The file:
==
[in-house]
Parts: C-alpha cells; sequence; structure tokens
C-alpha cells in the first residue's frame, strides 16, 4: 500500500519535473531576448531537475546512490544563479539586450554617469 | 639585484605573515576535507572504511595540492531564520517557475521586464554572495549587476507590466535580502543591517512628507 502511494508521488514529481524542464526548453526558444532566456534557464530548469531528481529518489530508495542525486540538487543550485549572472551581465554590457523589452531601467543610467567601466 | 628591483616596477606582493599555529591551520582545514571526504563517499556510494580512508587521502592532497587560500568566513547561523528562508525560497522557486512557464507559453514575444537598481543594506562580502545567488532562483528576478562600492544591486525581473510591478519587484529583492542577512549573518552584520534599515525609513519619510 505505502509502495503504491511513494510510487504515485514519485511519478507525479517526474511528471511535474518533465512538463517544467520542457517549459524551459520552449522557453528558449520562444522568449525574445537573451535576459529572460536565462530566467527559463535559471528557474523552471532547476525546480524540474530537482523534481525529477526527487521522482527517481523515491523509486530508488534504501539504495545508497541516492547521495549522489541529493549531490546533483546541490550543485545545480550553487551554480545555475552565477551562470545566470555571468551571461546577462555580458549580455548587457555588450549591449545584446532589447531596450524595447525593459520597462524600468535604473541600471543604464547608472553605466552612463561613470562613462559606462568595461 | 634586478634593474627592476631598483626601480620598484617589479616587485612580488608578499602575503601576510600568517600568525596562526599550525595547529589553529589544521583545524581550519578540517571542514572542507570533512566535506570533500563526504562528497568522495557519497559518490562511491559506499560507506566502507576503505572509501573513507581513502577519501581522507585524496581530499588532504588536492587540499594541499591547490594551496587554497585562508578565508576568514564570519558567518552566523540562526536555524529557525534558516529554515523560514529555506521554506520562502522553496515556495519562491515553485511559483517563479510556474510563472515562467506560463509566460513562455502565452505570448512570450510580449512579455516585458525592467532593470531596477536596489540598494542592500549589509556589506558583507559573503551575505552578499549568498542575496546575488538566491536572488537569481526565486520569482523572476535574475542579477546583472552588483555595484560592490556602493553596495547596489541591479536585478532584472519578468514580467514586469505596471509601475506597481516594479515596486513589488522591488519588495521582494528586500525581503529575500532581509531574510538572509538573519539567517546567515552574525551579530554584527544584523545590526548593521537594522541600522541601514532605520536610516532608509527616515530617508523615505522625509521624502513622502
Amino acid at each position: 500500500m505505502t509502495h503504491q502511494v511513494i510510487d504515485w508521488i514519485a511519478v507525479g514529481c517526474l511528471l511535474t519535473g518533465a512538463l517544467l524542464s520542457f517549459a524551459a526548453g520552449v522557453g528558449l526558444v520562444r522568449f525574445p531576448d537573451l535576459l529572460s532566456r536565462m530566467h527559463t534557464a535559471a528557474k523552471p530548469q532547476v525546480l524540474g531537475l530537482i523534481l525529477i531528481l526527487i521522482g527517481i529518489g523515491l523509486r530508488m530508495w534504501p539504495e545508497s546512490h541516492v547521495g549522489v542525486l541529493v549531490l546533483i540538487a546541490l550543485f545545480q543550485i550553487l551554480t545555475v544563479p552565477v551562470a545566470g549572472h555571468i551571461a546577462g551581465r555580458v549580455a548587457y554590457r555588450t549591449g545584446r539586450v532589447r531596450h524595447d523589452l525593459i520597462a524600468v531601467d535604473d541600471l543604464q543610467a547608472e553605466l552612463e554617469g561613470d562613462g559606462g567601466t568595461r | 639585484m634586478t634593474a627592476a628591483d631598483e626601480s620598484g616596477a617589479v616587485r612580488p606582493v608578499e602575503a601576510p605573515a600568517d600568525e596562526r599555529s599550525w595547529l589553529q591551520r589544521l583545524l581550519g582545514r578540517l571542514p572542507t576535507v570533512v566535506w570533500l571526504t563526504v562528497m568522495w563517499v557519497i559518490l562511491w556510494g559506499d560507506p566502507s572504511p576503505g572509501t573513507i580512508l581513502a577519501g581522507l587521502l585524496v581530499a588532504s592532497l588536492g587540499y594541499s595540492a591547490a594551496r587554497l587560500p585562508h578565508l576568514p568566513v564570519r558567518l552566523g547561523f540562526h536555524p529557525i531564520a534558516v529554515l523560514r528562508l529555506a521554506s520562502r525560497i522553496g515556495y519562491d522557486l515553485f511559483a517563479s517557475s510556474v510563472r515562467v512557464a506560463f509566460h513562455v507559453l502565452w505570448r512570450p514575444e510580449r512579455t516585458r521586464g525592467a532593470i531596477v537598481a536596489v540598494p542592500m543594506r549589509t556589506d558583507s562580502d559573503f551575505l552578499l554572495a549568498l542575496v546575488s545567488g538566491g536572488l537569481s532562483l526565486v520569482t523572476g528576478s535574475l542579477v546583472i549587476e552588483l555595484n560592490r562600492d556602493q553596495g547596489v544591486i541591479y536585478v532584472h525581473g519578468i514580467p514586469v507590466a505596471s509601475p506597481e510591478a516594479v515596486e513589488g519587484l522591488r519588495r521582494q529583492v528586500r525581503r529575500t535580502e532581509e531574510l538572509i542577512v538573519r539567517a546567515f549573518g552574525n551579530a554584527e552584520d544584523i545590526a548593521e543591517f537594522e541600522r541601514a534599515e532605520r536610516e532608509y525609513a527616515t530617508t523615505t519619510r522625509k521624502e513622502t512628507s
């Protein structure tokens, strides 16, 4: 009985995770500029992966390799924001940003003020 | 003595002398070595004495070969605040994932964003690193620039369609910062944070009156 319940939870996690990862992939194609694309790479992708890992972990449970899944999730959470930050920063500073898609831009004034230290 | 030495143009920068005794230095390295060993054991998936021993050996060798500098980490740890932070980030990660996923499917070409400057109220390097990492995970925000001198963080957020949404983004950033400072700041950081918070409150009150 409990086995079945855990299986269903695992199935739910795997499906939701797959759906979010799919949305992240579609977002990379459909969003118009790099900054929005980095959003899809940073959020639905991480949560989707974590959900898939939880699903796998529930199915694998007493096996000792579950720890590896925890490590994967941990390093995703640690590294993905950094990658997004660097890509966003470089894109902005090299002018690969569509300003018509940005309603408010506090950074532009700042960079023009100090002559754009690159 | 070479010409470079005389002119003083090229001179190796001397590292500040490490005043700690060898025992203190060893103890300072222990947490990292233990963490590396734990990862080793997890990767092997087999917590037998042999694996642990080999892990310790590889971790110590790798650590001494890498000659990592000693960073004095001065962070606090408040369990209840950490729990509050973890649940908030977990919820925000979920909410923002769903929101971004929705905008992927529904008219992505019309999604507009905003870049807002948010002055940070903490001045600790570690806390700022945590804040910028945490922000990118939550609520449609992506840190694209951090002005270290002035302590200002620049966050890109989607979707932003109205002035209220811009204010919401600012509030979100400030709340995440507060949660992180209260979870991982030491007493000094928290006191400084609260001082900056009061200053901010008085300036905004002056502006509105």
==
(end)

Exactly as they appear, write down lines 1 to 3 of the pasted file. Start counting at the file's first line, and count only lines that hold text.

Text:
[in-house]
Parts: C-alpha cells; sequence; structure tokens
C-alpha cells in the first residue's frame, strides 16, 4: 500500500519535473531576448531537475546512490544563479539586450554617469 | 639585484605573515576535507572504511595540492531564520517557475521586464554572495549587476507590466535580502543591517512628507 502511494508521488514529481524542464526548453526558444532566456534557464530548469531528481529518489530508495542525486540538487543550485549572472551581465554590457523589452531601467543610467567601466 | 628591483616596477606582493599555529591551520582545514571526504563517499556510494580512508587521502592532497587560500568566513547561523528562508525560497522557486512557464507559453514575444537598481543594506562580502545567488532562483528576478562600492544591486525581473510591478519587484529583492542577512549573518552584520534599515525609513519619510 505505502509502495503504491511513494510510487504515485514519485511519478507525479517526474511528471511535474518533465512538463517544467520542457517549459524551459520552449522557453528558449520562444522568449525574445537573451535576459529572460536565462530566467527559463535559471528557474523552471532547476525546480524540474530537482523534481525529477526527487521522482527517481523515491523509486530508488534504501539504495545508497541516492547521495549522489541529493549531490546533483546541490550543485545545480550553487551554480545555475552565477551562470545566470555571468551571461546577462555580458549580455548587457555588450549591449545584446532589447531596450524595447525593459520597462524600468535604473541600471543604464547608472553605466552612463561613470562613462559606462568595461 | 634586478634593474627592476631598483626601480620598484617589479616587485612580488608578499602575503601576510600568517600568525596562526599550525595547529589553529589544521583545524581550519578540517571542514572542507570533512566535506570533500563526504562528497568522495557519497559518490562511491559506499560507506566502507576503505572509501573513507581513502577519501581522507585524496581530499588532504588536492587540499594541499591547490594551496587554497585562508578565508576568514564570519558567518552566523540562526536555524529557525534558516529554515523560514529555506521554506520562502522553496515556495519562491515553485511559483517563479510556474510563472515562467506560463509566460513562455502565452505570448512570450510580449512579455516585458525592467532593470531596477536596489540598494542592500549589509556589506558583507559573503551575505552578499549568498542575496546575488538566491536572488537569481526565486520569482523572476535574475542579477546583472552588483555595484560592490556602493553596495547596489541591479536585478532584472519578468514580467514586469505596471509601475506597481516594479515596486513589488522591488519588495521582494528586500525581503529575500532581509531574510538572509538573519539567517546567515552574525551579530554584527544584523545590526548593521537594522541600522541601514532605520536610516532608509527616515530617508523615505522625509521624502513622502